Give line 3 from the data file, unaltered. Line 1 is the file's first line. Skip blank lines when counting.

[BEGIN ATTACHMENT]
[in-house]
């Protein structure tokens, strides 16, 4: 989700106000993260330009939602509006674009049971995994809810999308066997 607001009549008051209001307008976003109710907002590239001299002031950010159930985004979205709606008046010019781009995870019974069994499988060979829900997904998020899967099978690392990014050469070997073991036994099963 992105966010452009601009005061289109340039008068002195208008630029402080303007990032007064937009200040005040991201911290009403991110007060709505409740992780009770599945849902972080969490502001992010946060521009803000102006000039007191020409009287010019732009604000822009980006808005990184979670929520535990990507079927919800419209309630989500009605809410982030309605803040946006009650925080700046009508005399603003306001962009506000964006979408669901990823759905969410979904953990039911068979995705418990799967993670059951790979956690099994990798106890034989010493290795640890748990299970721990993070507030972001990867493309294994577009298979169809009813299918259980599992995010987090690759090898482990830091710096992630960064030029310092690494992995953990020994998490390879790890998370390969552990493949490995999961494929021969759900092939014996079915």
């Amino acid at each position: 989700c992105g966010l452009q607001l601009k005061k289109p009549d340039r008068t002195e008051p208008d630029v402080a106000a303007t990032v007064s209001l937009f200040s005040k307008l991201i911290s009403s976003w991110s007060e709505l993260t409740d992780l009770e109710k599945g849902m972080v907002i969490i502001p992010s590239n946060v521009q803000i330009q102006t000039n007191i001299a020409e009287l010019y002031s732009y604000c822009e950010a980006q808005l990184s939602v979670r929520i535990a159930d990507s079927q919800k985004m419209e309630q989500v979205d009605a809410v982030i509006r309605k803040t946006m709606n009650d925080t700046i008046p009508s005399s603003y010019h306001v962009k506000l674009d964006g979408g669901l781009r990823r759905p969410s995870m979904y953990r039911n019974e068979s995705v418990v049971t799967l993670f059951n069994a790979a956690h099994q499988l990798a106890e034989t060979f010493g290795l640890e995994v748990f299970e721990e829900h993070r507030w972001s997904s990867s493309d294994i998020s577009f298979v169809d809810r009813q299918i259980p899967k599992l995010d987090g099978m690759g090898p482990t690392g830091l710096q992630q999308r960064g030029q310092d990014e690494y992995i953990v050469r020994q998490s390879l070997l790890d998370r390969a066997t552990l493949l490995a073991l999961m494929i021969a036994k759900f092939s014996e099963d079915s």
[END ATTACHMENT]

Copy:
């Amino acid at each position: 989700c992105g966010l452009q607001l601009k005061k289109p009549d340039r008068t002195e008051p208008d630029v402080a106000a303007t990032v007064s209001l937009f200040s005040k307008l991201i911290s009403s976003w991110s007060e709505l993260t409740d992780l009770e109710k599945g849902m972080v907002i969490i502001p992010s590239n946060v521009q803000i330009q102006t000039n007191i001299a020409e009287l010019y002031s732009y604000c822009e950010a980006q808005l990184s939602v979670r929520i535990a159930d990507s079927q919800k985004m419209e309630q989500v979205d009605a809410v982030i509006r309605k803040t946006m709606n009650d925080t700046i008046p009508s005399s603003y010019h306001v962009k506000l674009d964006g979408g669901l781009r990823r759905p969410s995870m979904y953990r039911n019974e068979s995705v418990v049971t799967l993670f059951n069994a790979a956690h099994q499988l990798a106890e034989t060979f010493g290795l640890e995994v748990f299970e721990e829900h993070r507030w972001s997904s990867s493309d294994i998020s577009f298979v169809d809810r009813q299918i259980p899967k599992l995010d987090g099978m690759g090898p482990t690392g830091l710096q992630q999308r960064g030029q310092d990014e690494y992995i953990v050469r020994q998490s390879l070997l790890d998370r390969a066997t552990l493949l490995a073991l999961m494929i021969a036994k759900f092939s014996e099963d079915s």